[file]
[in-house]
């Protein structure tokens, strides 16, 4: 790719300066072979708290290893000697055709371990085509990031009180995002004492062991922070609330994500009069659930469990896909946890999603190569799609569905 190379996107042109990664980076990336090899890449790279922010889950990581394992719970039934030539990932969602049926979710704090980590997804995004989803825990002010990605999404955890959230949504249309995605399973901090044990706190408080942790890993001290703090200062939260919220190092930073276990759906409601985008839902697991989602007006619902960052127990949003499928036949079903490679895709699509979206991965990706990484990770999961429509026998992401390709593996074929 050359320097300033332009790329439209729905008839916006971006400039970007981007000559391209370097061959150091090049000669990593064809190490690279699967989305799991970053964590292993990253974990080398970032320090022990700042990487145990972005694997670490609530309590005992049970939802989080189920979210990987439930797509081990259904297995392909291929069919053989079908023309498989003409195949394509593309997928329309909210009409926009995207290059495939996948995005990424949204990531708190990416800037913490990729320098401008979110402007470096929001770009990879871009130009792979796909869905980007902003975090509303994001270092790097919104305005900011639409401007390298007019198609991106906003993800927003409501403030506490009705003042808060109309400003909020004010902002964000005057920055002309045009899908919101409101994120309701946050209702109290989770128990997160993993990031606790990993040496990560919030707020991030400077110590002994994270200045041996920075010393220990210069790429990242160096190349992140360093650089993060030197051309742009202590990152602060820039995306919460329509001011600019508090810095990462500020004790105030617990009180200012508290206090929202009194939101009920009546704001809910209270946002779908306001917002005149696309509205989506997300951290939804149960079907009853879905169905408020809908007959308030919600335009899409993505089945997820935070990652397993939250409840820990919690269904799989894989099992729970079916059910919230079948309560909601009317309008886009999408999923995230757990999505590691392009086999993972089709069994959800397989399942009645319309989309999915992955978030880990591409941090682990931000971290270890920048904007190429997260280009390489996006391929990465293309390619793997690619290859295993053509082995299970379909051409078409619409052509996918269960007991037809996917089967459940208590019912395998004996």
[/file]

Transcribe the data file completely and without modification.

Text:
[in-house]
């Protein structure tokens, strides 16, 4: 790719300066072979708290290893000697055709371990085509990031009180995002004492062991922070609330994500009069659930469990896909946890999603190569799609569905 190379996107042109990664980076990336090899890449790279922010889950990581394992719970039934030539990932969602049926979710704090980590997804995004989803825990002010990605999404955890959230949504249309995605399973901090044990706190408080942790890993001290703090200062939260919220190092930073276990759906409601985008839902697991989602007006619902960052127990949003499928036949079903490679895709699509979206991965990706990484990770999961429509026998992401390709593996074929 050359320097300033332009790329439209729905008839916006971006400039970007981007000559391209370097061959150091090049000669990593064809190490690279699967989305799991970053964590292993990253974990080398970032320090022990700042990487145990972005694997670490609530309590005992049970939802989080189920979210990987439930797509081990259904297995392909291929069919053989079908023309498989003409195949394509593309997928329309909210009409926009995207290059495939996948995005990424949204990531708190990416800037913490990729320098401008979110402007470096929001770009990879871009130009792979796909869905980007902003975090509303994001270092790097919104305005900011639409401007390298007019198609991106906003993800927003409501403030506490009705003042808060109309400003909020004010902002964000005057920055002309045009899908919101409101994120309701946050209702109290989770128990997160993993990031606790990993040496990560919030707020991030400077110590002994994270200045041996920075010393220990210069790429990242160096190349992140360093650089993060030197051309742009202590990152602060820039995306919460329509001011600019508090810095990462500020004790105030617990009180200012508290206090929202009194939101009920009546704001809910209270946002779908306001917002005149696309509205989506997300951290939804149960079907009853879905169905408020809908007959308030919600335009899409993505089945997820935070990652397993939250409840820990919690269904799989894989099992729970079916059910919230079948309560909601009317309008886009999408999923995230757990999505590691392009086999993972089709069994959800397989399942009645319309989309999915992955978030880990591409941090682990931000971290270890920048904007190429997260280009390489996006391929990465293309390619793997690619290859295993053509082995299970379909051409078409619409052509996918269960007991037809996917089967459940208590019912395998004996």